Gymnosperms and cladistic biogeography of the Mexican Transition Zone
Distributional patterns of 81 species of three genera of Mexican gymnosperms (Ceratozamia, Dioon, Pinus) were analyzed to evaluate their contribution to the cladistic biogeography of the Mexican Transition Zone, applying Brooks Parsimony Analysis (BPA) and parsimony analysis of paralogy-free subtrees (PAPS). BPA showed three main groups of areas: clade A is comprised of the Baja California, Great Basin, and Mojavean provinces; clade B includes the Valle de Tehuacán-Cuicatlán, Balsas Basin, Planicie Costera del Noreste, Planicie Costera del Noroeste, Costa del Golfo de México, and Costa Pacífica provinces, located along the coasts and in the central lowlands of Mexico; and clade C includes the Appalachian, Atlantic and Gulf Coastal, Yucatán Peninsula, Caribbean, Californian, Vancouverian, Eastern Central America, Soconusco, Serranías Transístmicas, Serranías Meridionales, Sierra Madre Occidental, Altiplano, and Sierra Madre Oriental provinces, corresponding to the montane areas of the Mexican Transition Zone, Central America and some areas of the U.S.A. PAPS showed three groups of areas: clade D includes the Vancouverian, Appalachian, and Atlantic and Gulf Coastal provinces; clade E the Balsas Basin, Planicie Costera del Noreste, and Planicie Costera del Noroeste provinces; and clade F the Serranías Transístmicas, Soconusco, Serranías Meridionales, Sierra Madre Occidental, Altiplano, Sierra Madre Oriental, Baja California, Californian, Great Basin and Mojavean provinces. Comparing both analyses, three common area relationships emerge: (1) Appalachian and Atlantic and Gulf Coastal provinces, (2) Great Basin, Mojavean and Baja California provinces, and (3) Altiplano, Sierra Madre Oriental and Sierra Madre Occidental provinces. Differences between the general area cladograms can be accounted for by dispersal having a stronger influence in BPA, and the PAPS general area cladogram showing a clearer vicariant signal. The general area cladograms obtained support some area relationships not explained in previous studies, and may complement the historical distributional patterns of the biota of the Mexican Transition Zone.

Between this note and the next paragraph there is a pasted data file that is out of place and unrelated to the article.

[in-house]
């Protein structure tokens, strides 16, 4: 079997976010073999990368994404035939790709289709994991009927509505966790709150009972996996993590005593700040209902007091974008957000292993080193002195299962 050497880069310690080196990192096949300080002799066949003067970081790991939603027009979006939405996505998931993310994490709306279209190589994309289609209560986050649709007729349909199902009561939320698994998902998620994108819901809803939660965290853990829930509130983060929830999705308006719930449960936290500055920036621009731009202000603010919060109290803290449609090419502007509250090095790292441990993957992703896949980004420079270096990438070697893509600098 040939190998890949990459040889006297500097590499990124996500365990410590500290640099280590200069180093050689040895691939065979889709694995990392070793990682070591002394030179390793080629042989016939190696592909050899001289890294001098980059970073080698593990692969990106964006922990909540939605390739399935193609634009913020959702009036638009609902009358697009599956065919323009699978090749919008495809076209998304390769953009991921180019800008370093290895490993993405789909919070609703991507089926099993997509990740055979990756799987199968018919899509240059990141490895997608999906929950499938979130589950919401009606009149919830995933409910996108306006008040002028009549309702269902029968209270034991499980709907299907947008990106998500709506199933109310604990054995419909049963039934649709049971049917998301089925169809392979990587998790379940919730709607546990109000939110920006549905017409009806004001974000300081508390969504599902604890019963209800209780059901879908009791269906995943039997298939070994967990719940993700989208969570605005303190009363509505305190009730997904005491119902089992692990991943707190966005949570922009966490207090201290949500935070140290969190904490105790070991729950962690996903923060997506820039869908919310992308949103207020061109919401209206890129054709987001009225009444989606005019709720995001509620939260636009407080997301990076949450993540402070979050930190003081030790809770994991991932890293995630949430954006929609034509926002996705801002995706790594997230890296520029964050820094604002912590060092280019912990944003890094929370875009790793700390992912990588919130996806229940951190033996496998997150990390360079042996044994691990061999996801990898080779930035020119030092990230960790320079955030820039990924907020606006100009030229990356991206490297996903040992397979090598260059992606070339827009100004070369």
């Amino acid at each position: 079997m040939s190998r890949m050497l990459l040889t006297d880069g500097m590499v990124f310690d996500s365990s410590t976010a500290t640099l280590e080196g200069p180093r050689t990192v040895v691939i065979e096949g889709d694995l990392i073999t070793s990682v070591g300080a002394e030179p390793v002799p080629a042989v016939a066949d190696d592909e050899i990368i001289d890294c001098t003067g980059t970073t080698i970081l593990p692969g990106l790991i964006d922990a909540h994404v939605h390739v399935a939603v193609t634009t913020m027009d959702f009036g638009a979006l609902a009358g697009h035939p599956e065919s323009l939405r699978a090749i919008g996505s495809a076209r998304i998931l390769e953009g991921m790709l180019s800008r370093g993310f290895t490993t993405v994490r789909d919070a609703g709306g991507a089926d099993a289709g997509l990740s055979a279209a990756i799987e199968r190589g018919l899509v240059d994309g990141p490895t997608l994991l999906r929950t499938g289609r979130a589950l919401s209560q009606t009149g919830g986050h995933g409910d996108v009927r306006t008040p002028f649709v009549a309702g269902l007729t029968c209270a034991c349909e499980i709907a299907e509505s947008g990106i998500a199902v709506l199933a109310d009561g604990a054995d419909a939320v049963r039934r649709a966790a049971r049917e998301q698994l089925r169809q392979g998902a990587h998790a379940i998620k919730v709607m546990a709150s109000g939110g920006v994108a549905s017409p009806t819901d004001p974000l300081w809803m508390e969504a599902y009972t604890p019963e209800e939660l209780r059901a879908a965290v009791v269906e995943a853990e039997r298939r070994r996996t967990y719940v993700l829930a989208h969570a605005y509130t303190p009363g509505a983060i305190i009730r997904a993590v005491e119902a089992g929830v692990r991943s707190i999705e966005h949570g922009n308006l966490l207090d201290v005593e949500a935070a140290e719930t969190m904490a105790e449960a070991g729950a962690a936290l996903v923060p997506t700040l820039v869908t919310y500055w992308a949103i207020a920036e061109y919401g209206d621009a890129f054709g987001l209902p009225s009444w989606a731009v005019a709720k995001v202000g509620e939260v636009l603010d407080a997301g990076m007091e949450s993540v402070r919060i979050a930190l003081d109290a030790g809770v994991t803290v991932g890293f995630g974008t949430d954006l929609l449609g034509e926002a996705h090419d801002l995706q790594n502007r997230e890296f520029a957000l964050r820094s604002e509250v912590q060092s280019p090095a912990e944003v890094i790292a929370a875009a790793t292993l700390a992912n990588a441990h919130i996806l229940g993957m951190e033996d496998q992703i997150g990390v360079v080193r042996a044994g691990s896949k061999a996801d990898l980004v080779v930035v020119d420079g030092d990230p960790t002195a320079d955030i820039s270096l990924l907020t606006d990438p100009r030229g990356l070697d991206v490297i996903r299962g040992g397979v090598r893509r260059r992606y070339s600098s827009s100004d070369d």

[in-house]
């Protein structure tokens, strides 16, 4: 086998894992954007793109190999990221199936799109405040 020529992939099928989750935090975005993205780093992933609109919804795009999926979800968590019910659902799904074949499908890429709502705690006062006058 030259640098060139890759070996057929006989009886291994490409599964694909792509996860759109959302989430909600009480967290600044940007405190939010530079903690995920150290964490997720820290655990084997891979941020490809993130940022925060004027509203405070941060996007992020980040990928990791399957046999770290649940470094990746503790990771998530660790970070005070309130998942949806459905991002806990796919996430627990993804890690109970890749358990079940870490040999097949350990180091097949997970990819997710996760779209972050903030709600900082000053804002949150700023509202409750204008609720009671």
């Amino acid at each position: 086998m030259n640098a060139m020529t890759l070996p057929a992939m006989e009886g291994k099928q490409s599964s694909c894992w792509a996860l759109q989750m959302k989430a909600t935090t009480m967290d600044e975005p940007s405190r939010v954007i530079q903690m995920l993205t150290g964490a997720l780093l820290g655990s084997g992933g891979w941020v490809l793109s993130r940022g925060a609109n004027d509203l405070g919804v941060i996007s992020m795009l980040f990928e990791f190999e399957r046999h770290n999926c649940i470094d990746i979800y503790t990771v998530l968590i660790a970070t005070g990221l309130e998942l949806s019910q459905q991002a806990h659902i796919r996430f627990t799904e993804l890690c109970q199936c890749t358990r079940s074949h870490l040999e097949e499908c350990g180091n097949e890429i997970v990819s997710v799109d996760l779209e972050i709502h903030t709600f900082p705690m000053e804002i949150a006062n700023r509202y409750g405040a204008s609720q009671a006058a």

BROOKS PARSIMONY ANALYSIS;
Document Type: Research Article
Departamento de Biología Evolutiva, Facultad de Ciencias, Universidad Nacional Autónoma de México, Apartado Postal 70-399, 04510 Mexico D.F., Mexico
Museo de Zoología "Alfonso L. Herrera", Departamento de Biología Evolutiva, Facultad de Ciencias, Universidad Nacional Autónoma de México, Apartado Postal 70-399, 04510 Mexico D.F., Mexico
Publication date: August 1, 2007
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